Sometimes it's a struggle to figure out what's the best thing to say.
You're writing a heading, the first sentence of an email, the introduction to a newsletter, a short description on a homepage.
But what should you say? When you have just a few words, what's the best message?
One of the ways I employ to help me with this task is to first weed out what I DON'T want to say.
I'll write a number of different opening sentences for an email, for instance. Then I'll start hacking away at the ones that don't carry the right message, or that carry the right message badly.
Knowing you're going to cut away the bad versions, it's easy to start a flow of different lines. You're not under pressure to make every line brilliant, because you know that most will be discarded.
This process also applies a very useful discipline; it makes you write down a large number of different lines, different options.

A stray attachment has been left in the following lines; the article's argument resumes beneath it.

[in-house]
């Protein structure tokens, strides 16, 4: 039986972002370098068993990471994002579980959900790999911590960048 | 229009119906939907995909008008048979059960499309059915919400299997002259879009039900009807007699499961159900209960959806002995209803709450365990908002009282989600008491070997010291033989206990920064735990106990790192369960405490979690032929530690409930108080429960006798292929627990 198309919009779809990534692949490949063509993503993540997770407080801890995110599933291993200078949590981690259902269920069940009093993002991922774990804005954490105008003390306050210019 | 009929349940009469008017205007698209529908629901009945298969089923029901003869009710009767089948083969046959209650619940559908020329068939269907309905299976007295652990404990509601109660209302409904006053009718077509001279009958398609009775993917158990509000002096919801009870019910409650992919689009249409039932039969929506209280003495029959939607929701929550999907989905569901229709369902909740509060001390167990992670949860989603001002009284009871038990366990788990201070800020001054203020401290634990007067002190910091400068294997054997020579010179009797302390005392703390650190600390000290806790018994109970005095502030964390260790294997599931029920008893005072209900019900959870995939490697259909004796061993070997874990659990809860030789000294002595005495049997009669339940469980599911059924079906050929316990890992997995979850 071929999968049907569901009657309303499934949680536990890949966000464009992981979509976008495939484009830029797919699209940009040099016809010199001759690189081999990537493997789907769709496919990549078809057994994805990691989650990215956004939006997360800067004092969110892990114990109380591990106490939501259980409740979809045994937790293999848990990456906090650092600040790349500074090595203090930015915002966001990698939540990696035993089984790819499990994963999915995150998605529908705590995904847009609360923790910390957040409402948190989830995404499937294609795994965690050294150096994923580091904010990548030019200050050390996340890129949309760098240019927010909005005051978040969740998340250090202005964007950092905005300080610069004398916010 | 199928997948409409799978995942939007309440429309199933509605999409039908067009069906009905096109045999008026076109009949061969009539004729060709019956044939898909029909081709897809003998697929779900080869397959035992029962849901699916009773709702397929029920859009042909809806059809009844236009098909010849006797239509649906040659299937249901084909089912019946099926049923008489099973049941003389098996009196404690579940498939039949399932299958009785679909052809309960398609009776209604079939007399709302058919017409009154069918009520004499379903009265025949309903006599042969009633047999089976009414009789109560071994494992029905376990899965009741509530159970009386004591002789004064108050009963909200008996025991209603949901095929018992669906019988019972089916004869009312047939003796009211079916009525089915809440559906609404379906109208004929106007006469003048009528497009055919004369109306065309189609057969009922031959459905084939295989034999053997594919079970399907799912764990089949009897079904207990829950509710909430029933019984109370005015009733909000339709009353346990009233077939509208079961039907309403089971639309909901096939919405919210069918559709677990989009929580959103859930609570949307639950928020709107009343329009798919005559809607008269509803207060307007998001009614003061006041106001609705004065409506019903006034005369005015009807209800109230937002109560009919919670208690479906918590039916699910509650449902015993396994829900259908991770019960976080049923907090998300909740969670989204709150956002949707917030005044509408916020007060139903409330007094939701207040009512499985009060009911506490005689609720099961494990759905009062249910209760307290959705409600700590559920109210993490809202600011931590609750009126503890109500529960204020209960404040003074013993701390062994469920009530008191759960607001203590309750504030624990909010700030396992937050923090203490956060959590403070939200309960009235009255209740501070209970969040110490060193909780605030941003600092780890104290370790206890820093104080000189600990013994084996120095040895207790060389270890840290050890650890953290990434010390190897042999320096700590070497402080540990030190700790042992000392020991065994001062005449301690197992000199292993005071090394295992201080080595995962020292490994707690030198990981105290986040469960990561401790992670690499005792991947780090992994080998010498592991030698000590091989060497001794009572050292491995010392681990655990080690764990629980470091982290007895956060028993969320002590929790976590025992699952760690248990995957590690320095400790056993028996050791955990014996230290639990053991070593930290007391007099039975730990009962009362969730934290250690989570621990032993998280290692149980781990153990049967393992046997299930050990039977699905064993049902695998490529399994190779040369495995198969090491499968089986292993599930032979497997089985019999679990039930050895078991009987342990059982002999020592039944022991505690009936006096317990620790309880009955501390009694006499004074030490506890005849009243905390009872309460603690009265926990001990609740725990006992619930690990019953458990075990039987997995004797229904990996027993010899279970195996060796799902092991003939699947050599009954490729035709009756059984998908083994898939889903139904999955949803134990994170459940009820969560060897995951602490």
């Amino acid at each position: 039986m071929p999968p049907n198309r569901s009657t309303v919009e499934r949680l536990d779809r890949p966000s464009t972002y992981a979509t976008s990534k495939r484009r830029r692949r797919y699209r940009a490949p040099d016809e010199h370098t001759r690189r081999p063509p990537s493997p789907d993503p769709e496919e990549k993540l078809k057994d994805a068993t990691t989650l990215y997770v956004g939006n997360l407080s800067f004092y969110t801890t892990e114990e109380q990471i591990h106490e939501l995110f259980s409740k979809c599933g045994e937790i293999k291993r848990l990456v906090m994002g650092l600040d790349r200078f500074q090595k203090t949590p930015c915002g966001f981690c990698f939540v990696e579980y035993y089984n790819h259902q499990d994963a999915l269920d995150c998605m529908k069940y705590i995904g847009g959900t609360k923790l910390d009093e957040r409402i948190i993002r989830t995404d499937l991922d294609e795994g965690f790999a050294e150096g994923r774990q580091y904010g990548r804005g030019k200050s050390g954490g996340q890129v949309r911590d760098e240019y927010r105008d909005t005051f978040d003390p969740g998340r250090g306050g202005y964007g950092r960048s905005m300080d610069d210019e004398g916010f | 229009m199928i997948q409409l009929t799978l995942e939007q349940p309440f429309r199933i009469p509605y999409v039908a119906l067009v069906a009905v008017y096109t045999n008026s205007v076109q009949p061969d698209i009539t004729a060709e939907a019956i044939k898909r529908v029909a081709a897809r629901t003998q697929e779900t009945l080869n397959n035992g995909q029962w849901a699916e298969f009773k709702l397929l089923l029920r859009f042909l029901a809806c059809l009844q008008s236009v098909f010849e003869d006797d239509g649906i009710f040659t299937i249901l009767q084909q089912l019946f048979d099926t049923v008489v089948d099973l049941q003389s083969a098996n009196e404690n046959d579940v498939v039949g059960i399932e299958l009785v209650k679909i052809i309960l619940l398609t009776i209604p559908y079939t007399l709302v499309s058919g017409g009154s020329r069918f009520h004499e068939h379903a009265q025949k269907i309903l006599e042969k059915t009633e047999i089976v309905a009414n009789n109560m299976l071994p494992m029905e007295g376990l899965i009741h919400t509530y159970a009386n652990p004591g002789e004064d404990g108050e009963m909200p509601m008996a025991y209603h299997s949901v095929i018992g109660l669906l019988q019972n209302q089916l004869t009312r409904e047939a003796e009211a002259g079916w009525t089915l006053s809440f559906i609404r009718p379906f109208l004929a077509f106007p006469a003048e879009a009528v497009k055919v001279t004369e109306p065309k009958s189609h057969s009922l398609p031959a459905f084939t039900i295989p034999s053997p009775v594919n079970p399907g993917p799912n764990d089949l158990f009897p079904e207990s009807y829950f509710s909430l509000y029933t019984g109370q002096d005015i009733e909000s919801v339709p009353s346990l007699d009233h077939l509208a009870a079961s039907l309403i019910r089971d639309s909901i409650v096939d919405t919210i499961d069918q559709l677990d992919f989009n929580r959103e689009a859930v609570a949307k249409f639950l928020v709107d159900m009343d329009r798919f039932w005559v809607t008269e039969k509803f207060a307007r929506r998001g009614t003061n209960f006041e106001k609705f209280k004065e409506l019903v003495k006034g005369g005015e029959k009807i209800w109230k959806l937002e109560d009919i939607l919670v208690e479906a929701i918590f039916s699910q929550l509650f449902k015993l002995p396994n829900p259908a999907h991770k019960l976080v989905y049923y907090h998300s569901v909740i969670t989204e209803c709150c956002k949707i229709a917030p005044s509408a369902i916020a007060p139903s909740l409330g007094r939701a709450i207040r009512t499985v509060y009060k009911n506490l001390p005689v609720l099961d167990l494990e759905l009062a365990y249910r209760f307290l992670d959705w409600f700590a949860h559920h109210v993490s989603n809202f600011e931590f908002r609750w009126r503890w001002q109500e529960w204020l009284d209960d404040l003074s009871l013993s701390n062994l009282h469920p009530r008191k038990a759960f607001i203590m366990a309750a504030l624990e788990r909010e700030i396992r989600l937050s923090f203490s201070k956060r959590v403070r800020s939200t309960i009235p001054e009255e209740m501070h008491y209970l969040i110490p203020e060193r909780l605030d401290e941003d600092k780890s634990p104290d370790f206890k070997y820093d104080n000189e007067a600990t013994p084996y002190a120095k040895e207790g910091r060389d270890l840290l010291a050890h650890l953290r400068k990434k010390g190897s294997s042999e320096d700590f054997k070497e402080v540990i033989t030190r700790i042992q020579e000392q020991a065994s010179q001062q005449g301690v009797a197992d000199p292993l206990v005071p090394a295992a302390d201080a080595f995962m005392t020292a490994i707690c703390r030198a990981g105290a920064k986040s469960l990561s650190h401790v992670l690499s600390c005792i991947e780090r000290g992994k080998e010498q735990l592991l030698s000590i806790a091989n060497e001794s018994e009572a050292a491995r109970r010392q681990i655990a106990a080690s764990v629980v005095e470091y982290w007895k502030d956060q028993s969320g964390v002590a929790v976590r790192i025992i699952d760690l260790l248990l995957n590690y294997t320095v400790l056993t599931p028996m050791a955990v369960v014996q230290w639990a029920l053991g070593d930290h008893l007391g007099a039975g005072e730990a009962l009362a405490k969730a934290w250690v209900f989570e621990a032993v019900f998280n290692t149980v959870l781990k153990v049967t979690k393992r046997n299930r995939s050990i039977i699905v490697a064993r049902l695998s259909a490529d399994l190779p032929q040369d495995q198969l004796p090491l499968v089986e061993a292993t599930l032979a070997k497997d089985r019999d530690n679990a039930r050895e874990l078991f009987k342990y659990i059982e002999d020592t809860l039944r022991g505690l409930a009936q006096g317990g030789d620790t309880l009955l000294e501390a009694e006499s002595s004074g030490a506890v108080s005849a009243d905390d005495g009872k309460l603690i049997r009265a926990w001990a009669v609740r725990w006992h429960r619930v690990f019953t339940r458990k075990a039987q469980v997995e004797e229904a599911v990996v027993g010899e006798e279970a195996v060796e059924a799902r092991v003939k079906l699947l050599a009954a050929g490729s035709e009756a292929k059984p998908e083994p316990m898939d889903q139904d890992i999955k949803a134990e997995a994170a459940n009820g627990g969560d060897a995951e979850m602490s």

This, in itself, is a good thing.
Far too often, particularly when under the pressure of deadlines, we make do with the first opening that jumps to mind. Unless you are a full-time genius, that first thought is unlikely to be the best one.
Listing, and then eliminating copy lines makes you think. It makes you stop and really consider what it is you really should be saying.
Better still, it makes you self-critical and more determined to deliver the best line possible.
Nick Usborne is a copywriter, author, speaker and advocat of good writing. You can access all his archived newsletter articles on copywriting and writing for the web at his Excess Voice site. You'll find more articles and resources on how to make money as a freelance writer at his Freelance Writing Success site.